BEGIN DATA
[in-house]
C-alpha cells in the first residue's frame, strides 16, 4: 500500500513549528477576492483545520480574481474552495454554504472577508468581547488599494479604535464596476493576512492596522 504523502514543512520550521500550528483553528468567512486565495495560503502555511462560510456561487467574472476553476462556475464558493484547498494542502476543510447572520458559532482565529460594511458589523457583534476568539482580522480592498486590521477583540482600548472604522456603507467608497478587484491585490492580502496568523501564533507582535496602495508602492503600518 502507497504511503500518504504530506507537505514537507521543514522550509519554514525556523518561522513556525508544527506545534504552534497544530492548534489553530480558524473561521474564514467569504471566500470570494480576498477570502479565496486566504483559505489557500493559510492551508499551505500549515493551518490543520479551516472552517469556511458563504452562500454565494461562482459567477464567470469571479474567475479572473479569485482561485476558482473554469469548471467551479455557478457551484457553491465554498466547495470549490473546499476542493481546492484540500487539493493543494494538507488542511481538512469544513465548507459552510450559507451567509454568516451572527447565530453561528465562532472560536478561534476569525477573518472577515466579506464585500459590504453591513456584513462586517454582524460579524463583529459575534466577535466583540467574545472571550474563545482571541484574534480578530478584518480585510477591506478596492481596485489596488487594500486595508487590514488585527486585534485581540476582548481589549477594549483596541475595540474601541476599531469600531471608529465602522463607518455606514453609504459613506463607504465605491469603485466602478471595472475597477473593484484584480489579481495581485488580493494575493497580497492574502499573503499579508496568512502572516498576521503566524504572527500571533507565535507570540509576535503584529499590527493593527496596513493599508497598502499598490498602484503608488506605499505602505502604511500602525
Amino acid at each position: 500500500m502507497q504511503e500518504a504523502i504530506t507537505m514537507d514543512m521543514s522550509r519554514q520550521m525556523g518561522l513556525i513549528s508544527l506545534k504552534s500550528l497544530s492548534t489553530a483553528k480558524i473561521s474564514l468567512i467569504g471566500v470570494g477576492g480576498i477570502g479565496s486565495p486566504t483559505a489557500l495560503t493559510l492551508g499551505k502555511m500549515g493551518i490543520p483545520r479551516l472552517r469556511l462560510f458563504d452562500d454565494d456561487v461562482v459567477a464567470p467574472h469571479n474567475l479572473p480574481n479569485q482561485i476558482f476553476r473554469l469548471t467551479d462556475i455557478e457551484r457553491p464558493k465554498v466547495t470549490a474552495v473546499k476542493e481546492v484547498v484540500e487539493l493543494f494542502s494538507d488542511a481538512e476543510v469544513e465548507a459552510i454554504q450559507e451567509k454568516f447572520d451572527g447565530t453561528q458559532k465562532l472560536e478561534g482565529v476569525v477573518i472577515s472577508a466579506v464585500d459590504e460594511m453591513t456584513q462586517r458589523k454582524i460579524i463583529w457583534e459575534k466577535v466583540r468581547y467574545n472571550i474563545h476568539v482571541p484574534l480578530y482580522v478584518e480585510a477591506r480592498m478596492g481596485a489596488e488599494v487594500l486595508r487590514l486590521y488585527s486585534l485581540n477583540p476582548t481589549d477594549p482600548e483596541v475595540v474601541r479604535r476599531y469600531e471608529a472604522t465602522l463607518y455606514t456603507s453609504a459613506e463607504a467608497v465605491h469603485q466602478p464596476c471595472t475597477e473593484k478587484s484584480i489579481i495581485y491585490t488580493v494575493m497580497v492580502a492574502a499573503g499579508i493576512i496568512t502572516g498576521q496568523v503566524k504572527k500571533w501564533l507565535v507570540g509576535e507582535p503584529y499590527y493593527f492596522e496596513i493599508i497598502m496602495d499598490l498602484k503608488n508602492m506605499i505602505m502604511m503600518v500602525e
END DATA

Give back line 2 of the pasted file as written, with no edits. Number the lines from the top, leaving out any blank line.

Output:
C-alpha cells in the first residue's frame, strides 16, 4: 500500500513549528477576492483545520480574481474552495454554504472577508468581547488599494479604535464596476493576512492596522 504523502514543512520550521500550528483553528468567512486565495495560503502555511462560510456561487467574472476553476462556475464558493484547498494542502476543510447572520458559532482565529460594511458589523457583534476568539482580522480592498486590521477583540482600548472604522456603507467608497478587484491585490492580502496568523501564533507582535496602495508602492503600518 502507497504511503500518504504530506507537505514537507521543514522550509519554514525556523518561522513556525508544527506545534504552534497544530492548534489553530480558524473561521474564514467569504471566500470570494480576498477570502479565496486566504483559505489557500493559510492551508499551505500549515493551518490543520479551516472552517469556511458563504452562500454565494461562482459567477464567470469571479474567475479572473479569485482561485476558482473554469469548471467551479455557478457551484457553491465554498466547495470549490473546499476542493481546492484540500487539493493543494494538507488542511481538512469544513465548507459552510450559507451567509454568516451572527447565530453561528465562532472560536478561534476569525477573518472577515466579506464585500459590504453591513456584513462586517454582524460579524463583529459575534466577535466583540467574545472571550474563545482571541484574534480578530478584518480585510477591506478596492481596485489596488487594500486595508487590514488585527486585534485581540476582548481589549477594549483596541475595540474601541476599531469600531471608529465602522463607518455606514453609504459613506463607504465605491469603485466602478471595472475597477473593484484584480489579481495581485488580493494575493497580497492574502499573503499579508496568512502572516498576521503566524504572527500571533507565535507570540509576535503584529499590527493593527496596513493599508497598502499598490498602484503608488506605499505602505502604511500602525